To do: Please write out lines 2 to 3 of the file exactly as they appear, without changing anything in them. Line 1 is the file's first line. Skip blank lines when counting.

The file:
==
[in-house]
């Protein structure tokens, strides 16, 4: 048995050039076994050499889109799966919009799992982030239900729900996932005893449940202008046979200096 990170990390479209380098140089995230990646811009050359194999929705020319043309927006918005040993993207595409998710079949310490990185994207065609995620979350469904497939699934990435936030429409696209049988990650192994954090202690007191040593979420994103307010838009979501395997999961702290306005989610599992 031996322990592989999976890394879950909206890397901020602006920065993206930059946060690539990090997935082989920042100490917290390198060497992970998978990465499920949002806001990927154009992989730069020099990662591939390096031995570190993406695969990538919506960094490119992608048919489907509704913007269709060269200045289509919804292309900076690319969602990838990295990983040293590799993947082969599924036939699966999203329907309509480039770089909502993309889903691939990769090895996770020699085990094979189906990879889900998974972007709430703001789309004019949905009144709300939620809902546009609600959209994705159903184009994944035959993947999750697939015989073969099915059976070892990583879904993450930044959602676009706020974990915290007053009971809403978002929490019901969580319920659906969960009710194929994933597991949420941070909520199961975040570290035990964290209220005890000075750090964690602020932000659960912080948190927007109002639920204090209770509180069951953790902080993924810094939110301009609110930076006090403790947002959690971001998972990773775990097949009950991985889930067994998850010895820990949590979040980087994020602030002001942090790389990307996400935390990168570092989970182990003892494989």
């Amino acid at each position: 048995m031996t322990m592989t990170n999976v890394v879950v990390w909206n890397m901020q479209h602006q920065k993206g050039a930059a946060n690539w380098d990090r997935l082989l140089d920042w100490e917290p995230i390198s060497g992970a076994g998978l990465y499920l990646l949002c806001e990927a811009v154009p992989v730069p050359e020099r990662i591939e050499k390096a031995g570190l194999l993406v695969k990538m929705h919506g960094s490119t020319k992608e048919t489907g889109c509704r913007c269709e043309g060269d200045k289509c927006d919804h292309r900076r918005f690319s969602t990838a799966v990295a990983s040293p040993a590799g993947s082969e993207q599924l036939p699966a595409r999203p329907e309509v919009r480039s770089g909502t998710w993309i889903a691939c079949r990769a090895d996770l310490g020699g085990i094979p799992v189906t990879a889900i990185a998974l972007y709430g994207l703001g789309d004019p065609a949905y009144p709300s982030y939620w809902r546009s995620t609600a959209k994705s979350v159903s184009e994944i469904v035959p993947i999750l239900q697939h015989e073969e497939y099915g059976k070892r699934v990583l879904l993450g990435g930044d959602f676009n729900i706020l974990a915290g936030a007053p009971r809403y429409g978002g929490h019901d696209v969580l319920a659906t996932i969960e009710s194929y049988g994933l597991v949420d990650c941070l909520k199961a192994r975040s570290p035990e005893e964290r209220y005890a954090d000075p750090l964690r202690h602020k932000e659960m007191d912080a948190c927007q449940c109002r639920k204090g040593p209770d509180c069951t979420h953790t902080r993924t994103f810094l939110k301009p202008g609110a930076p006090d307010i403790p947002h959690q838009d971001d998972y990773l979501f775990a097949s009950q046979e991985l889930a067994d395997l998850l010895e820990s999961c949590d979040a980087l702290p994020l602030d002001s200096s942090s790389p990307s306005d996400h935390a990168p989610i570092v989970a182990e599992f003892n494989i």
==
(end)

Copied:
């Protein structure tokens, strides 16, 4: 048995050039076994050499889109799966919009799992982030239900729900996932005893449940202008046979200096 990170990390479209380098140089995230990646811009050359194999929705020319043309927006918005040993993207595409998710079949310490990185994207065609995620979350469904497939699934990435936030429409696209049988990650192994954090202690007191040593979420994103307010838009979501395997999961702290306005989610599992 031996322990592989999976890394879950909206890397901020602006920065993206930059946060690539990090997935082989920042100490917290390198060497992970998978990465499920949002806001990927154009992989730069020099990662591939390096031995570190993406695969990538919506960094490119992608048919489907509704913007269709060269200045289509919804292309900076690319969602990838990295990983040293590799993947082969599924036939699966999203329907309509480039770089909502993309889903691939990769090895996770020699085990094979189906990879889900998974972007709430703001789309004019949905009144709300939620809902546009609600959209994705159903184009994944035959993947999750697939015989073969099915059976070892990583879904993450930044959602676009706020974990915290007053009971809403978002929490019901969580319920659906969960009710194929994933597991949420941070909520199961975040570290035990964290209220005890000075750090964690602020932000659960912080948190927007109002639920204090209770509180069951953790902080993924810094939110301009609110930076006090403790947002959690971001998972990773775990097949009950991985889930067994998850010895820990949590979040980087994020602030002001942090790389990307996400935390990168570092989970182990003892494989």
């Amino acid at each position: 048995m031996t322990m592989t990170n999976v890394v879950v990390w909206n890397m901020q479209h602006q920065k993206g050039a930059a946060n690539w380098d990090r997935l082989l140089d920042w100490e917290p995230i390198s060497g992970a076994g998978l990465y499920l990646l949002c806001e990927a811009v154009p992989v730069p050359e020099r990662i591939e050499k390096a031995g570190l194999l993406v695969k990538m929705h919506g960094s490119t020319k992608e048919t489907g889109c509704r913007c269709e043309g060269d200045k289509c927006d919804h292309r900076r918005f690319s969602t990838a799966v990295a990983s040293p040993a590799g993947s082969e993207q599924l036939p699966a595409r999203p329907e309509v919009r480039s770089g909502t998710w993309i889903a691939c079949r990769a090895d996770l310490g020699g085990i094979p799992v189906t990879a889900i990185a998974l972007y709430g994207l703001g789309d004019p065609a949905y009144p709300s982030y939620w809902r546009s995620t609600a959209k994705s979350v159903s184009e994944i469904v035959p993947i999750l239900q697939h015989e073969e497939y099915g059976k070892r699934v990583l879904l993450g990435g930044d959602f676009n729900i706020l974990a915290g936030a007053p009971r809403y429409g978002g929490h019901d696209v969580l319920a659906t996932i969960e009710s194929y049988g994933l597991v949420d990650c941070l909520k199961a192994r975040s570290p035990e005893e964290r209220y005890a954090d000075p750090l964690r202690h602020k932000e659960m007191d912080a948190c927007q449940c109002r639920k204090g040593p209770d509180c069951t979420h953790t902080r993924t994103f810094l939110k301009p202008g609110a930076p006090d307010i403790p947002h959690q838009d971001d998972y990773l979501f775990a097949s009950q046979e991985l889930a067994d395997l998850l010895e820990s999961c949590d979040a980087l702290p994020l602030d002001s200096s942090s790389p990307s306005d996400h935390a990168p989610i570092v989970a182990e599992f003892n494989i």